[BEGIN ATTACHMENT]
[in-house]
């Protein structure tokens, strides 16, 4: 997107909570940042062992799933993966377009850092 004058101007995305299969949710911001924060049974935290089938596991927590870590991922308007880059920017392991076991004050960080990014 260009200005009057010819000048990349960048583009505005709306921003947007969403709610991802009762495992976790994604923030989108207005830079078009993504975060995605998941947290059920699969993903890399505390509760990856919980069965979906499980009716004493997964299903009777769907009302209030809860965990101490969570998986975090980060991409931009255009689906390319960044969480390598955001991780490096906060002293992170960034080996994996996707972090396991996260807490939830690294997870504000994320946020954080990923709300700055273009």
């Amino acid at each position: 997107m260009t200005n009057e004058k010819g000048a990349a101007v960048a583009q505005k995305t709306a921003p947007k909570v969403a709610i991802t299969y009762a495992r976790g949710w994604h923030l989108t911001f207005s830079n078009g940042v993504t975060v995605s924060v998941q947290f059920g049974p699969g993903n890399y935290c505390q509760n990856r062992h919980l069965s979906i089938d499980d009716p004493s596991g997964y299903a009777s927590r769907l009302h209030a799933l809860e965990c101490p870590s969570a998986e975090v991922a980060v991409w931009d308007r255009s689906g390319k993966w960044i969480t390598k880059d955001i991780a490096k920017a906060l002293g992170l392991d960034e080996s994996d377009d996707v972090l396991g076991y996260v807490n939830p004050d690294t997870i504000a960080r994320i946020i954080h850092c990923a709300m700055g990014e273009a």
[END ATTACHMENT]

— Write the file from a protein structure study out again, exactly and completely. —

[in-house]
């Protein structure tokens, strides 16, 4: 997107909570940042062992799933993966377009850092 004058101007995305299969949710911001924060049974935290089938596991927590870590991922308007880059920017392991076991004050960080990014 260009200005009057010819000048990349960048583009505005709306921003947007969403709610991802009762495992976790994604923030989108207005830079078009993504975060995605998941947290059920699969993903890399505390509760990856919980069965979906499980009716004493997964299903009777769907009302209030809860965990101490969570998986975090980060991409931009255009689906390319960044969480390598955001991780490096906060002293992170960034080996994996996707972090396991996260807490939830690294997870504000994320946020954080990923709300700055273009």
């Amino acid at each position: 997107m260009t200005n009057e004058k010819g000048a990349a101007v960048a583009q505005k995305t709306a921003p947007k909570v969403a709610i991802t299969y009762a495992r976790g949710w994604h923030l989108t911001f207005s830079n078009g940042v993504t975060v995605s924060v998941q947290f059920g049974p699969g993903n890399y935290c505390q509760n990856r062992h919980l069965s979906i089938d499980d009716p004493s596991g997964y299903a009777s927590r769907l009302h209030a799933l809860e965990c101490p870590s969570a998986e975090v991922a980060v991409w931009d308007r255009s689906g390319k993966w960044i969480t390598k880059d955001i991780a490096k920017a906060l002293g992170l392991d960034e080996s994996d377009d996707v972090l396991g076991y996260v807490n939830p004050d690294t997870i504000a960080r994320i946020i954080h850092c990923a709300m700055g990014e273009a």